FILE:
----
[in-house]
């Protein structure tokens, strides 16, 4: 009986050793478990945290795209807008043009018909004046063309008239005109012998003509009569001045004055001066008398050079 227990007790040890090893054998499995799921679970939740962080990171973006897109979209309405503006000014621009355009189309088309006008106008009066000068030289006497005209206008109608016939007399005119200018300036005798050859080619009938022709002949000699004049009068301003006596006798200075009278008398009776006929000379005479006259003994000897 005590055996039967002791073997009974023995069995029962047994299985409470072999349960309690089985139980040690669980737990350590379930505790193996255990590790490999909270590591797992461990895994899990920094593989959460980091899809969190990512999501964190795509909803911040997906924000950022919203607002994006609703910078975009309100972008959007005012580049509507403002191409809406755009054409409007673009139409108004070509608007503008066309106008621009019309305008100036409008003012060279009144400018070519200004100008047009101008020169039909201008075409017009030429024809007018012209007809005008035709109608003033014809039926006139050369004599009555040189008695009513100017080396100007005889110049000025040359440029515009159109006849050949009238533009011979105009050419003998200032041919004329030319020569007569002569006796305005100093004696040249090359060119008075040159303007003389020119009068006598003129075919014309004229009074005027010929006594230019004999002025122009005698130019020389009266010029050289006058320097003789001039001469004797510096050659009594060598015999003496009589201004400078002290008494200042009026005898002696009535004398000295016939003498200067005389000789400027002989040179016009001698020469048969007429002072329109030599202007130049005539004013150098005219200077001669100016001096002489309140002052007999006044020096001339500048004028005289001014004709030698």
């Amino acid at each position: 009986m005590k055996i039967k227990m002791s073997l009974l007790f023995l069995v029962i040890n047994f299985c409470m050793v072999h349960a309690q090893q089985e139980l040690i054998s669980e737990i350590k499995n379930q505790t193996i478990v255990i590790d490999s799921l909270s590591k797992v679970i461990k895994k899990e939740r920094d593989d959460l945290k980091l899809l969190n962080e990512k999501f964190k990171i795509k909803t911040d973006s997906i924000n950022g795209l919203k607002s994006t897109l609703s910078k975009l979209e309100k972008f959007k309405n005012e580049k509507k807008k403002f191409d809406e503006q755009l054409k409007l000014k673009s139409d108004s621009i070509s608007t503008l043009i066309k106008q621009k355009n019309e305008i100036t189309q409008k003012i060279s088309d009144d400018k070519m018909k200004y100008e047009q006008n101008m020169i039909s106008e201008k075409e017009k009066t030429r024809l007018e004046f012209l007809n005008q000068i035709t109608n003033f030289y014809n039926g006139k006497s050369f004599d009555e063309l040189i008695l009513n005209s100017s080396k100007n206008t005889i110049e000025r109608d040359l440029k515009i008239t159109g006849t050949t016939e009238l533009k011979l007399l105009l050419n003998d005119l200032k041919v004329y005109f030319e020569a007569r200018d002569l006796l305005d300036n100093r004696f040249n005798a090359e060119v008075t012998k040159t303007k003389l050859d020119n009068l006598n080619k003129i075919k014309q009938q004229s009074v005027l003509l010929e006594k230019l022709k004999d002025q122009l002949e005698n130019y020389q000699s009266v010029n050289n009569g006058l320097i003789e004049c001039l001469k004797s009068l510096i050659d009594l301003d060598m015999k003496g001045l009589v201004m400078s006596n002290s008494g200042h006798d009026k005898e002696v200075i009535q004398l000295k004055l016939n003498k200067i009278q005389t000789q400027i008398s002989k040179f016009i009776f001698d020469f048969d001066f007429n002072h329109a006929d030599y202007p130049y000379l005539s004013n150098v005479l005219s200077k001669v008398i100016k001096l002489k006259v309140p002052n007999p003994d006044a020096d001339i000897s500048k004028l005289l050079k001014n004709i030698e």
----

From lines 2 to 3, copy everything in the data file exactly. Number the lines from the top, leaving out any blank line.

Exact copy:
């Protein structure tokens, strides 16, 4: 009986050793478990945290795209807008043009018909004046063309008239005109012998003509009569001045004055001066008398050079 227990007790040890090893054998499995799921679970939740962080990171973006897109979209309405503006000014621009355009189309088309006008106008009066000068030289006497005209206008109608016939007399005119200018300036005798050859080619009938022709002949000699004049009068301003006596006798200075009278008398009776006929000379005479006259003994000897 005590055996039967002791073997009974023995069995029962047994299985409470072999349960309690089985139980040690669980737990350590379930505790193996255990590790490999909270590591797992461990895994899990920094593989959460980091899809969190990512999501964190795509909803911040997906924000950022919203607002994006609703910078975009309100972008959007005012580049509507403002191409809406755009054409409007673009139409108004070509608007503008066309106008621009019309305008100036409008003012060279009144400018070519200004100008047009101008020169039909201008075409017009030429024809007018012209007809005008035709109608003033014809039926006139050369004599009555040189008695009513100017080396100007005889110049000025040359440029515009159109006849050949009238533009011979105009050419003998200032041919004329030319020569007569002569006796305005100093004696040249090359060119008075040159303007003389020119009068006598003129075919014309004229009074005027010929006594230019004999002025122009005698130019020389009266010029050289006058320097003789001039001469004797510096050659009594060598015999003496009589201004400078002290008494200042009026005898002696009535004398000295016939003498200067005389000789400027002989040179016009001698020469048969007429002072329109030599202007130049005539004013150098005219200077001669100016001096002489309140002052007999006044020096001339500048004028005289001014004709030698």
């Amino acid at each position: 009986m005590k055996i039967k227990m002791s073997l009974l007790f023995l069995v029962i040890n047994f299985c409470m050793v072999h349960a309690q090893q089985e139980l040690i054998s669980e737990i350590k499995n379930q505790t193996i478990v255990i590790d490999s799921l909270s590591k797992v679970i461990k895994k899990e939740r920094d593989d959460l945290k980091l899809l969190n962080e990512k999501f964190k990171i795509k909803t911040d973006s997906i924000n950022g795209l919203k607002s994006t897109l609703s910078k975009l979209e309100k972008f959007k309405n005012e580049k509507k807008k403002f191409d809406e503006q755009l054409k409007l000014k673009s139409d108004s621009i070509s608007t503008l043009i066309k106008q621009k355009n019309e305008i100036t189309q409008k003012i060279s088309d009144d400018k070519m018909k200004y100008e047009q006008n101008m020169i039909s106008e201008k075409e017009k009066t030429r024809l007018e004046f012209l007809n005008q000068i035709t109608n003033f030289y014809n039926g006139k006497s050369f004599d009555e063309l040189i008695l009513n005209s100017s080396k100007n206008t005889i110049e000025r109608d040359l440029k515009i008239t159109g006849t050949t016939e009238l533009k011979l007399l105009l050419n003998d005119l200032k041919v004329y005109f030319e020569a007569r200018d002569l006796l305005d300036n100093r004696f040249n005798a090359e060119v008075t012998k040159t303007k003389l050859d020119n009068l006598n080619k003129i075919k014309q009938q004229s009074v005027l003509l010929e006594k230019l022709k004999d002025q122009l002949e005698n130019y020389q000699s009266v010029n050289n009569g006058l320097i003789e004049c001039l001469k004797s009068l510096i050659d009594l301003d060598m015999k003496g001045l009589v201004m400078s006596n002290s008494g200042h006798d009026k005898e002696v200075i009535q004398l000295k004055l016939n003498k200067i009278q005389t000789q400027i008398s002989k040179f016009i009776f001698d020469f048969d001066f007429n002072h329109a006929d030599y202007p130049y000379l005539s004013n150098v005479l005219s200077k001669v008398i100016k001096l002489k006259v309140p002052n007999p003994d006044a020096d001339i000897s500048k004028l005289l050079k001014n004709i030698e």